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Negative Time Values in Adobe Analytics

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frederikw694537

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frederikw694537

frederikw694537

04-03-2020

Hey Guys,

 

I cam across a strange behavior in Analytics. It seems like it is not able to render negative values in time format correctly, at least in Analysis Workspace.

 

To reproduce, I created two calculated metrics, one with a static value of "30" and one with "-30". Then I formatted them both as time. In Workspace, they look like this:

04-03-_2020_13-42-32.png

 

Clearly, the negative value is broken. We need this to compare time spent on specific pages with the average, but it does not work right now. The expected result would be "-00:00:30".

 

Best regards,

Frederik

Adobe Analytics format time Workspace

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Andrey_Osadchuk

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Andrey_Osadchuk

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Andrey_Osadchuk
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04-03-2020

Frederik,

 

I wonder what a negative value in the time format means? Could you share a use case?

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pabloc82923542

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pabloc82923542

pabloc82923542

04-03-2020

I think its a case of creating 3 calculated metrics.

 

1 avg time spent on page per visit

2 overall avg time spent on all pages per visit

3 the difference of 1-2(or vice versa)

 

All are positives except the last one which (could be negative)

 

 

 

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Andrey_Osadchuk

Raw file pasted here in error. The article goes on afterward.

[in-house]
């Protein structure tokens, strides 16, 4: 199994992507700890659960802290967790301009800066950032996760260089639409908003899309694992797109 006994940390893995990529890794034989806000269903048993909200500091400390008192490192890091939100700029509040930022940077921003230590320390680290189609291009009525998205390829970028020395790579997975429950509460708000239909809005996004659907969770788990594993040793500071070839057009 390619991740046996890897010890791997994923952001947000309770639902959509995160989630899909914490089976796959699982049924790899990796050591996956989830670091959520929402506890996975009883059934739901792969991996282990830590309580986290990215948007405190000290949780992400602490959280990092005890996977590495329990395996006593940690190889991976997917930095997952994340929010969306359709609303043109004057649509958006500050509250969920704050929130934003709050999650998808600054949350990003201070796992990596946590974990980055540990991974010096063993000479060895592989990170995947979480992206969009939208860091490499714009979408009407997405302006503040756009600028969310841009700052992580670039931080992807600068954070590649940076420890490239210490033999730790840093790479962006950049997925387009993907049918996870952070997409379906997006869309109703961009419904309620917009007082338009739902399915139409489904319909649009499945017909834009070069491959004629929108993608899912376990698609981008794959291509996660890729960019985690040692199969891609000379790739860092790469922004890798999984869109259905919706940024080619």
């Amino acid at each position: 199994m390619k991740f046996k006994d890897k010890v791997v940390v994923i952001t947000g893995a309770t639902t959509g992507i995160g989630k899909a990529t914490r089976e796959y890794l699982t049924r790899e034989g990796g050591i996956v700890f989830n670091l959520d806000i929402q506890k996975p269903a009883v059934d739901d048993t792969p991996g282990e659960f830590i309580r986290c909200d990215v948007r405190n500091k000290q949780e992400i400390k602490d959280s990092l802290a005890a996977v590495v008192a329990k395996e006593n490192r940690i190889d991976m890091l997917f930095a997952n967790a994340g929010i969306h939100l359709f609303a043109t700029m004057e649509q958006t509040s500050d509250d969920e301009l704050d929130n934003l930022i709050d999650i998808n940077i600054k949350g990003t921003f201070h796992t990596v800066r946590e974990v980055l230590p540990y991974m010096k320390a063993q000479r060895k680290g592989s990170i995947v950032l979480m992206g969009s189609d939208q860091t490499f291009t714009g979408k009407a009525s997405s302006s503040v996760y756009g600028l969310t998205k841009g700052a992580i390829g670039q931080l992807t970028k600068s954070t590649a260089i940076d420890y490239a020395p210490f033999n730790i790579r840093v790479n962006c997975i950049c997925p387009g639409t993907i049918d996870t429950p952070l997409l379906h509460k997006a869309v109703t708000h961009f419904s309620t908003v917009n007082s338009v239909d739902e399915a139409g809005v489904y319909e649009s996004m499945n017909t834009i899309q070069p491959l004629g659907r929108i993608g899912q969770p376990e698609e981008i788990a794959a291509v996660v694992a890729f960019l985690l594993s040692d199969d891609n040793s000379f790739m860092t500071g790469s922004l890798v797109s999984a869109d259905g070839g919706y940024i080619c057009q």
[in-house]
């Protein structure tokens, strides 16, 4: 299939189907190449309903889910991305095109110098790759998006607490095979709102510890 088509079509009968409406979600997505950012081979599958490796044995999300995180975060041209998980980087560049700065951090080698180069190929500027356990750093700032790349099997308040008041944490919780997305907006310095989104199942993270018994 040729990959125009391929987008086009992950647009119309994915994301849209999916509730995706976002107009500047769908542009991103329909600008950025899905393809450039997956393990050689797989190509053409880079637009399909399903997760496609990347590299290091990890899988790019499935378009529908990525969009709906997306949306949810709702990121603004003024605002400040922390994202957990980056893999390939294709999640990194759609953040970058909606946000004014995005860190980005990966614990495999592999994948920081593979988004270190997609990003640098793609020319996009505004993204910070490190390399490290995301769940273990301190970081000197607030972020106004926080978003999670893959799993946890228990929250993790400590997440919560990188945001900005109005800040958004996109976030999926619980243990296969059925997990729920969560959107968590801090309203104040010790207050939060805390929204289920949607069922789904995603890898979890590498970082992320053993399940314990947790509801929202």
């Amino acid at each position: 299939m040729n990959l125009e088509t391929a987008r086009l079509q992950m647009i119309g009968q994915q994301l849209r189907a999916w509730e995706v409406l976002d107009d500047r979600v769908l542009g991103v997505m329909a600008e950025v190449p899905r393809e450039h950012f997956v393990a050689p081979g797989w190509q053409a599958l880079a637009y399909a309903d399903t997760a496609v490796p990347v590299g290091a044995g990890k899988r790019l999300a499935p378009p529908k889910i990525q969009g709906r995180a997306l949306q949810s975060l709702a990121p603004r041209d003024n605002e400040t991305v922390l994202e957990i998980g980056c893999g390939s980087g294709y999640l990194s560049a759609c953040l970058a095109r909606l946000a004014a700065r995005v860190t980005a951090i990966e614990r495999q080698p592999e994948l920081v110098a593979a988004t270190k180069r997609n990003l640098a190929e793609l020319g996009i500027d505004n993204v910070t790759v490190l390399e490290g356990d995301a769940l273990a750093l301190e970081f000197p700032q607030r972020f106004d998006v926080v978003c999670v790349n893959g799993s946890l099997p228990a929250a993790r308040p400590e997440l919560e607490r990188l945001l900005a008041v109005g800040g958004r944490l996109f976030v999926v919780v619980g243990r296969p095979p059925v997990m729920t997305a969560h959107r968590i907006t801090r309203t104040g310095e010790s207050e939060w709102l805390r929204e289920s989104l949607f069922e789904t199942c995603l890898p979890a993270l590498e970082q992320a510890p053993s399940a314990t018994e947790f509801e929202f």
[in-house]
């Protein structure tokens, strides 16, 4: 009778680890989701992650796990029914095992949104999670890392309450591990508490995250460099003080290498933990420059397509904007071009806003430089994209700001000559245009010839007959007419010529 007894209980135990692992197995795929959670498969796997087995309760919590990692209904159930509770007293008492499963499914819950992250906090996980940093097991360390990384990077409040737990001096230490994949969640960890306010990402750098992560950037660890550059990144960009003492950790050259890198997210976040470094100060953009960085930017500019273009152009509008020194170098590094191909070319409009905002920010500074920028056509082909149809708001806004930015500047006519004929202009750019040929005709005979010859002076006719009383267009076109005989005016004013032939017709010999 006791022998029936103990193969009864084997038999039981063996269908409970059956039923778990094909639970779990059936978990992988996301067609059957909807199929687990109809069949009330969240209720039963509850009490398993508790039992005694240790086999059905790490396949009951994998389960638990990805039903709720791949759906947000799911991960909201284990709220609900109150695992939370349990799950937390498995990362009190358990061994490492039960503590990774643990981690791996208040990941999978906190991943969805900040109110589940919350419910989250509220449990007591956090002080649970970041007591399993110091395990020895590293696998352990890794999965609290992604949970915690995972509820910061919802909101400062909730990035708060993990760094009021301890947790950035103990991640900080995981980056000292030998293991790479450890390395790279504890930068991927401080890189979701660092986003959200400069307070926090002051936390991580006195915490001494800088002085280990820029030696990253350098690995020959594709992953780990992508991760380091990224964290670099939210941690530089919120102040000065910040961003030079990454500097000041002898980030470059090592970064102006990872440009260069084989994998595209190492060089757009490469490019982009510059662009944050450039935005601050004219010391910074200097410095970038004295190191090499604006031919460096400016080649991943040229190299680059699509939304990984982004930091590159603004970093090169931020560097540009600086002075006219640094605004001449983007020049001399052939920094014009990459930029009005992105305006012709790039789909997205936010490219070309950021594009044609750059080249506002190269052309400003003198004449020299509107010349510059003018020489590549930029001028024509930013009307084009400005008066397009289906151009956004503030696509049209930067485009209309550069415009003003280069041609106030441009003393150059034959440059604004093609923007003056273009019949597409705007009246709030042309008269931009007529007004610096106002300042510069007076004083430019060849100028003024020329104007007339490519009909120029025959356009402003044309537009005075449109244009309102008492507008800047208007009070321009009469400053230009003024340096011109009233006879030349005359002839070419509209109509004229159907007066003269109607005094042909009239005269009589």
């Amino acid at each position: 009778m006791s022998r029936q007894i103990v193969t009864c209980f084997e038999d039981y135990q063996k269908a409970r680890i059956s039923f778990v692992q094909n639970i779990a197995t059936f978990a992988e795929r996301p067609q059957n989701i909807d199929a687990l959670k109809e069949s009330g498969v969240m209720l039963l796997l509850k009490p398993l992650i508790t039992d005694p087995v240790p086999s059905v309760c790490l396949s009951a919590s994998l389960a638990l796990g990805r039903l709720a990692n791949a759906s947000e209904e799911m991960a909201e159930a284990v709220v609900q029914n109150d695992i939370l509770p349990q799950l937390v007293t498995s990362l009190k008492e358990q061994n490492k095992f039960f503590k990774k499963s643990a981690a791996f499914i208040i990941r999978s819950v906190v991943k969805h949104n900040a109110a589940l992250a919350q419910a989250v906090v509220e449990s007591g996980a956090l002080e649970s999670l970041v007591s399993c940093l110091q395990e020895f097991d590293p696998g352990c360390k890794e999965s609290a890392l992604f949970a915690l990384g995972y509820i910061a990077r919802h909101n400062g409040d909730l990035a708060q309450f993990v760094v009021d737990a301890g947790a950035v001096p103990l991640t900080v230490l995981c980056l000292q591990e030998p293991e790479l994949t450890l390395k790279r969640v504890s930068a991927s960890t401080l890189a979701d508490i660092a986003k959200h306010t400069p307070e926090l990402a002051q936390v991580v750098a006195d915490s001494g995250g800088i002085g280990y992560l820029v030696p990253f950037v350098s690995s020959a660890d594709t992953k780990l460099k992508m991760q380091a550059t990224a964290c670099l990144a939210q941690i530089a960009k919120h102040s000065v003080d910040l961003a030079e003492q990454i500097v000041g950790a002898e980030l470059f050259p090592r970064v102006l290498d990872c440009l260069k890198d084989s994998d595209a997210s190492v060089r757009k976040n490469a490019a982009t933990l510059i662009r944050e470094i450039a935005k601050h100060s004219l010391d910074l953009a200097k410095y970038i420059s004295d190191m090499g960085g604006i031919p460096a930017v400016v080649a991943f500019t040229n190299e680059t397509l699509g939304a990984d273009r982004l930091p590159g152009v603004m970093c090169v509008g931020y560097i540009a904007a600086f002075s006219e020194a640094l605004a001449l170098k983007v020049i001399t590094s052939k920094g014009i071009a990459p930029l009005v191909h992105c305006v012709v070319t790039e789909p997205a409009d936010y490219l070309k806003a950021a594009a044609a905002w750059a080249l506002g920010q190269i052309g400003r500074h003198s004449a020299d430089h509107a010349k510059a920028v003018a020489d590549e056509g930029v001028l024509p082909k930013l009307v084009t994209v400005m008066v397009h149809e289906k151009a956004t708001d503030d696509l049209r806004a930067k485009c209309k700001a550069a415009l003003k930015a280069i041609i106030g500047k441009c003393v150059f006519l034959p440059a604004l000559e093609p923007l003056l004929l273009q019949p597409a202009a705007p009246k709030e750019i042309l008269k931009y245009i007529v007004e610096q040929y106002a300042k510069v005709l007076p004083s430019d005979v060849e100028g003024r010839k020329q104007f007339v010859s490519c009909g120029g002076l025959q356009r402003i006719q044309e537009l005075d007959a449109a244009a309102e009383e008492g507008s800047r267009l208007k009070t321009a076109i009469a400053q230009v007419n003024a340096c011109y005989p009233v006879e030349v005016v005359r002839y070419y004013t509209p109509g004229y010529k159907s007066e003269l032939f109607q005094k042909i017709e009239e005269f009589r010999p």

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Andrey_Osadchuk

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Andrey_Osadchuk
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04-03-2020

What question does the 3rd metric answer?

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pabloc82923542

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pabloc82923542

pabloc82923542

04-03-2020

The 3rd will answer.

 

If articles avg time spent on the specific page is X, then how does it compare to over all average? A positive number means its better than avg, a negative means its lower.

 

I am assuming he is trying to understand relative content engagement. vs site content engagement average.

 

(this is a very simplified way to measure content engagement as it really only looks at 1 metric as the determiner(avg time spent on page))

 

There are more complete methods to create calculated metrics to indicate page level (thereby content level) engagement but as a first pass will be a good lesson.

 

 

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frederikw694537

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frederikw694537

frederikw694537

04-03-2020

Hey @Andrey_Osadchuk and @pabloc82923542,

well explained, @pabloc82923542! That is one of the usecases. This is not only limited to the page dimension, but any other dimension as well. For example, we could compare the time spent per visit across device types compared to the average. That way we could easily see, that our mobile users are spending 3 minutes less on our page than the average over all devices. This is also interesting for marketing campaigns or entry page reports.

For a media company like us, there is even one more case: We have a lot of videos and need to compare the watchtime per video start across videos to the average as well. Things like "video a is watched 2 minutes less than average" are very important to us!

Does this clear things up a bit? 🙂

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pabloc82923542

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pabloc82923542

pabloc82923542

05-03-2020

I like the metric just be careful as time on page can be influenced if your users do alot of idling.(leave page open for the 30 mins)

 

Videos you should also ensure you capture video tracking metrics if not done so. That will be a much more accurate way to see video engagement. Esp if you have your own player. Embedded is tricker.

 

Glad it made sense! GLTU